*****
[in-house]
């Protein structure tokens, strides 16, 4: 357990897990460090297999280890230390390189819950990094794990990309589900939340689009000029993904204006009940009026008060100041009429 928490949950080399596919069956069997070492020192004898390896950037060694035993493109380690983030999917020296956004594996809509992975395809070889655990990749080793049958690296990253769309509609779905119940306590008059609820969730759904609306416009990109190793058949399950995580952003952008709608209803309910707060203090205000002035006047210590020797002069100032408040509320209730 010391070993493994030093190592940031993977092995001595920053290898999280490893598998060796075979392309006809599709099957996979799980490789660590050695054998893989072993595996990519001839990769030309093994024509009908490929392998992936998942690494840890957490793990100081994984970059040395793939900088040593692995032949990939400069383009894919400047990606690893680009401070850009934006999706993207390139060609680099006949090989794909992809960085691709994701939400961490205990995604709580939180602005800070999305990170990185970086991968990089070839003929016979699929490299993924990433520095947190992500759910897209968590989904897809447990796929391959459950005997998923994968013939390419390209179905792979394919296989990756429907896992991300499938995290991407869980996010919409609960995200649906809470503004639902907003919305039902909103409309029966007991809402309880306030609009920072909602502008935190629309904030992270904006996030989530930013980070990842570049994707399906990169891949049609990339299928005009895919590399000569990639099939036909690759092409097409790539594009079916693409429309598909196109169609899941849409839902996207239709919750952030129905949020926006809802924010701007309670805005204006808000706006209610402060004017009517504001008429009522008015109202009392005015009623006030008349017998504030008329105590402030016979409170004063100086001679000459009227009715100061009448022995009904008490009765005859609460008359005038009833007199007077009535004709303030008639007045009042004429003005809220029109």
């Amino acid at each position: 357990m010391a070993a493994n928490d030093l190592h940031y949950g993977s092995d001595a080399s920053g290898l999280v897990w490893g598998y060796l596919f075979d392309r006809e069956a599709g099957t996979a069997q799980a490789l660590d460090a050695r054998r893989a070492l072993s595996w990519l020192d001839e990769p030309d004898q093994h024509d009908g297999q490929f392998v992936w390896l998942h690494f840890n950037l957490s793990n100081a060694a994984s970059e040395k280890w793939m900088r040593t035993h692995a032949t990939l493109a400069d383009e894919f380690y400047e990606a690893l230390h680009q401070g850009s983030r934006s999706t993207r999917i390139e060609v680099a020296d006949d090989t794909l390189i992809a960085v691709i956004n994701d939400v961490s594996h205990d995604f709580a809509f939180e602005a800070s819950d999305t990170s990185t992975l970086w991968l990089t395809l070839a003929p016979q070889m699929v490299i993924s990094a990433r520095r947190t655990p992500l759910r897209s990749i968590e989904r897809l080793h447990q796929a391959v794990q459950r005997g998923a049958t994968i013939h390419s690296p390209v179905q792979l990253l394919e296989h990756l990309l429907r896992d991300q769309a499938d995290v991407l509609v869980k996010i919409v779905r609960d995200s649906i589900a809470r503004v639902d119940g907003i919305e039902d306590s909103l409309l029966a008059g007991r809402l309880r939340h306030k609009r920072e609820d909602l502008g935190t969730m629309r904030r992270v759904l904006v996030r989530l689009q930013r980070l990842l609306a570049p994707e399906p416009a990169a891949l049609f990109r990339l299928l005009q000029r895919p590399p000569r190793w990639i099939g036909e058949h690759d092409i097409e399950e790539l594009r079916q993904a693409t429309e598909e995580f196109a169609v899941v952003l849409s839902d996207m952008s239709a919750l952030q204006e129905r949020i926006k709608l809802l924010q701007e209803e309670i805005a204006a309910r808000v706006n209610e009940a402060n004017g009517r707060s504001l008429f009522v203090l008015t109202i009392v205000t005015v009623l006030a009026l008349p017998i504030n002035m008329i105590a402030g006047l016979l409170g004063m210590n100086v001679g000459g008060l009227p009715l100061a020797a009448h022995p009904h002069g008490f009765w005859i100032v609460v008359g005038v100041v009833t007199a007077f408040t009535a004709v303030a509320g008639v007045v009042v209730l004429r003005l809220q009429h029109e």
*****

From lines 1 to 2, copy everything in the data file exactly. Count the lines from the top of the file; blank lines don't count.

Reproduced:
[in-house]
């Protein structure tokens, strides 16, 4: 357990897990460090297999280890230390390189819950990094794990990309589900939340689009000029993904204006009940009026008060100041009429 928490949950080399596919069956069997070492020192004898390896950037060694035993493109380690983030999917020296956004594996809509992975395809070889655990990749080793049958690296990253769309509609779905119940306590008059609820969730759904609306416009990109190793058949399950995580952003952008709608209803309910707060203090205000002035006047210590020797002069100032408040509320209730 010391070993493994030093190592940031993977092995001595920053290898999280490893598998060796075979392309006809599709099957996979799980490789660590050695054998893989072993595996990519001839990769030309093994024509009908490929392998992936998942690494840890957490793990100081994984970059040395793939900088040593692995032949990939400069383009894919400047990606690893680009401070850009934006999706993207390139060609680099006949090989794909992809960085691709994701939400961490205990995604709580939180602005800070999305990170990185970086991968990089070839003929016979699929490299993924990433520095947190992500759910897209968590989904897809447990796929391959459950005997998923994968013939390419390209179905792979394919296989990756429907896992991300499938995290991407869980996010919409609960995200649906809470503004639902907003919305039902909103409309029966007991809402309880306030609009920072909602502008935190629309904030992270904006996030989530930013980070990842570049994707399906990169891949049609990339299928005009895919590399000569990639099939036909690759092409097409790539594009079916693409429309598909196109169609899941849409839902996207239709919750952030129905949020926006809802924010701007309670805005204006808000706006209610402060004017009517504001008429009522008015109202009392005015009623006030008349017998504030008329105590402030016979409170004063100086001679000459009227009715100061009448022995009904008490009765005859609460008359005038009833007199007077009535004709303030008639007045009042004429003005809220029109």